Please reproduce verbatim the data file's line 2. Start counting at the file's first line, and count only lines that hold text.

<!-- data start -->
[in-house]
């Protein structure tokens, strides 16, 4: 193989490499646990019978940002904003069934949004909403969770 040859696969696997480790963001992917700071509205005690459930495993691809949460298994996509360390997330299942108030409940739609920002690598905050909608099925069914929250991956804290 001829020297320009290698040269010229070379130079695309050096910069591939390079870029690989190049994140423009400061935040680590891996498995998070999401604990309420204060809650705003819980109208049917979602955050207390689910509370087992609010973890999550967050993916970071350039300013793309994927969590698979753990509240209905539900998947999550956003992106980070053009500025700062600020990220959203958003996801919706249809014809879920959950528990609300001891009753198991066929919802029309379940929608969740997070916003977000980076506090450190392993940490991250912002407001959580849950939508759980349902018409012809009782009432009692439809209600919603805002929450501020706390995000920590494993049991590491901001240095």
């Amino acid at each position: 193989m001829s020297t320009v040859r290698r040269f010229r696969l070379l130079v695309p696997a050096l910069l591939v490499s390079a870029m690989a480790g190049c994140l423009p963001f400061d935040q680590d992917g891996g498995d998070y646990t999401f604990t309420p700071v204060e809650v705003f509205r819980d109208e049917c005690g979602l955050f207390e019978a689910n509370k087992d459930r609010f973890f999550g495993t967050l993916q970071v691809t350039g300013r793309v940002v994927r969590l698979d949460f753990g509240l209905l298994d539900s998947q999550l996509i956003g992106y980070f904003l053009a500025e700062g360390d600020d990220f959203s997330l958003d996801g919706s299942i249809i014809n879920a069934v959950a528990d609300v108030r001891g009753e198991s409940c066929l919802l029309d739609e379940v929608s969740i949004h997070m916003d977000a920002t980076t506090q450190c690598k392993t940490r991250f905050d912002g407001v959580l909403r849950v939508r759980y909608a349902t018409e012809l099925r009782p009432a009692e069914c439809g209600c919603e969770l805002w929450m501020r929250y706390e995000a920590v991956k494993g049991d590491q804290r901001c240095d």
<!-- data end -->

């Protein structure tokens, strides 16, 4: 193989490499646990019978940002904003069934949004909403969770 040859696969696997480790963001992917700071509205005690459930495993691809949460298994996509360390997330299942108030409940739609920002690598905050909608099925069914929250991956804290 001829020297320009290698040269010229070379130079695309050096910069591939390079870029690989190049994140423009400061935040680590891996498995998070999401604990309420204060809650705003819980109208049917979602955050207390689910509370087992609010973890999550967050993916970071350039300013793309994927969590698979753990509240209905539900998947999550956003992106980070053009500025700062600020990220959203958003996801919706249809014809879920959950528990609300001891009753198991066929919802029309379940929608969740997070916003977000980076506090450190392993940490991250912002407001959580849950939508759980349902018409012809009782009432009692439809209600919603805002929450501020706390995000920590494993049991590491901001240095």